Crazy States: WTF Hawaii?!

It’s been almost four months since our last edition of Crazy States, but we’re back with a biggie.

Hawaii’s in the process of passing a bill (HB 1926) that cracks down on a number of crimes, including prostitution. One of the things the original draft of the bill did was stipulate that police are not allowed to have sex with prostitutes in the pursuit of an investigation. Seems pretty straightforward, right? While there are some exceptions, like undercover cops being allowed to do drugs if it’s required in order for them to maintain cover, police are not allowed to break the law in order to enforce the law. But Hawaii police disagree. It turns out that for a long time in Hawaii, police have been allowed to have sex with prostitutes, and they’ve testified that they need to keep doing it.

It’s important to understand that there’s a huge overlap between prostitution and sex trafficking. A lot of people believe that most prostitutes are adults who have ‘chosen’ their profession, but the reality is that many were abducted, tricked, or sold into prostitution, and are being held there through a combination of violence, economic slavery, forced addiction, and a number of other tools of modern slavery. The average age of a trafficked prostitute is 13. Trafficked prostitutes are common in Hawaii, as the islands are a convenient stop between Asia and the US, are hubs for tourists and the military, and receive a steady flow of low-wage foreign agricultural workers and their families.

So if a police officer has sex with a prostitute, there’s a good chance he is adding to the exploitation and traumatizing of a child trafficking victim. In addition to the obvious ethical issue, Derek Marsh (who trains California police in best practices on human trafficking cases and twice has testified to Congress about the issue) points out that such a practice worsens victims’ already entrenched distrust of police. Why the distrust?

“Police abuse is part of the life of prostitution,” said Melissa Farley, the executive director of the San Francisco-based group Prostitution Research and Education. Farley said that in places without such police protections “women who have escaped prostitution” commonly report being coerced into giving police sexual favors to keep from being arrested…

 

There have been instances of police being accused of victimizing sex workers across the nation. In Philadelphia, a former officer is on trial facing charges of raping two prostitutes after forcing them at gunpoint to take narcotics. A former West Sacramento, Calif., officer is awaiting sentencing after being found guilty of raping prostitutes in his police cruiser while on patrol. And last year in Massachusetts, a former police officer pleaded guilty to extorting sex from prostitutes he threatened with arrest.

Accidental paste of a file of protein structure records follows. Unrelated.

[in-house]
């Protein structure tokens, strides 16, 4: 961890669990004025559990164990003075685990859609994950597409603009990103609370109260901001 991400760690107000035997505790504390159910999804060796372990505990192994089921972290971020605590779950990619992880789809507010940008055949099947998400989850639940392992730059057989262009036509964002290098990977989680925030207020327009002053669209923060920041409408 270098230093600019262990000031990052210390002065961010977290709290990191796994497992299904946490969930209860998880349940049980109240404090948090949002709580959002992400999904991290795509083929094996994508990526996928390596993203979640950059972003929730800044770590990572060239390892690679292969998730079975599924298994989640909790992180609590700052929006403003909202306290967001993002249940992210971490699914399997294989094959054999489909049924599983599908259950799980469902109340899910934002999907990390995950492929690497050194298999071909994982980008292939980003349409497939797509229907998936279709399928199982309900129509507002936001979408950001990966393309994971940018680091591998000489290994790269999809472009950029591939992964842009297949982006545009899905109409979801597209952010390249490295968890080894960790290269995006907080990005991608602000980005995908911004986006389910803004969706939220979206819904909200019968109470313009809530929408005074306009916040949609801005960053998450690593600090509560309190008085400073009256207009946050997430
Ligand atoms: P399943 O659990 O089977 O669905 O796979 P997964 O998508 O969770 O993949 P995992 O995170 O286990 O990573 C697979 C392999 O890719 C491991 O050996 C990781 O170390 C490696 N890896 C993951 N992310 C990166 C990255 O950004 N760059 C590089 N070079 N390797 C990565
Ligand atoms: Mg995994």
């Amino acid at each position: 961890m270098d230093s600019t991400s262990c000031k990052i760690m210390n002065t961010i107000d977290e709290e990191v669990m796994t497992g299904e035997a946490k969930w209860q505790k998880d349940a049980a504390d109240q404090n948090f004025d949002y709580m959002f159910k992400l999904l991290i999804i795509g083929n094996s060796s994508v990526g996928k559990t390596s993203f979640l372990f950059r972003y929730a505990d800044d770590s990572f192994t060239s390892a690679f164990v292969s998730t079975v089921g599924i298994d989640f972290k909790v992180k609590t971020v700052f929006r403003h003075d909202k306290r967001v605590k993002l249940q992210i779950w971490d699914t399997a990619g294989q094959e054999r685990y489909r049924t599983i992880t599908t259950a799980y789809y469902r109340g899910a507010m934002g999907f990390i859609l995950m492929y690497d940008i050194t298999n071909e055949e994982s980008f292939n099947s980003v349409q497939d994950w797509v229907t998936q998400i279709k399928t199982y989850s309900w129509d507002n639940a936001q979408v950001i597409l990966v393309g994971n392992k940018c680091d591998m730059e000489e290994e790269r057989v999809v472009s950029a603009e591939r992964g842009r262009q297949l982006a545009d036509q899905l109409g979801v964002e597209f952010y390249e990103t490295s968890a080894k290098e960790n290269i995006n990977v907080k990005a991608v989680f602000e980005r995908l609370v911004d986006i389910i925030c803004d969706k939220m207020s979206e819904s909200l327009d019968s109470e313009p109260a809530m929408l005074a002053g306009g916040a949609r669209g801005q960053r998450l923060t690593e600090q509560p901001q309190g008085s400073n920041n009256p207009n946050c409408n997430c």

On the upside, HB 1926 proposes increased penalties for johns and pimps, while prostitution itself would remain a petty misdemeanor. But the bill has been amended to allow police to continue having sex with prostitutes, has passed the Hawaii state House, and is headed to the Senate.

Diana, Huntress of Bus Drivers

Vagina News usually covers the United States, simply because that’s where your host lives, and the US provides more than enough that warrants attention. But we’re breaking that rule today.

I’ve been watching The Bridge, a drama about US and Mexico police working together to solve cases involving the disappearance and murder of several women in Ciudad Juarez, Mexico. It’s based in truth; Ciudad Juarez has been known for years as the “capital of murdered women”; home to the disappearance, rape, torture, and/or murder of hundreds of women since 1993, with little effort by law enforcement to catch the perpetrators. Many activists and others believe the Juarez murders are an example of femicide, or the killing of females by males because they are females. (The term is also used to refer to the impunity with with perpetrators are allowed to operate.)

The area is home to dozens of factories and assembly plants – of maquilas – owned and operated by multinational corporations, that draw women from all over Mexico who are looking for work; many of the victims were employees. The maquilas often operate 24 hours a day, and the women employed there live in remote areas with no electricity or public transportation, so they often wait in dark, isolated areas for a factory bus.  There have been several theories and arrests over the years, one of the most recent being that the women of Juarez are being preyed upon by factory bus drivers. Which brings us to last week.

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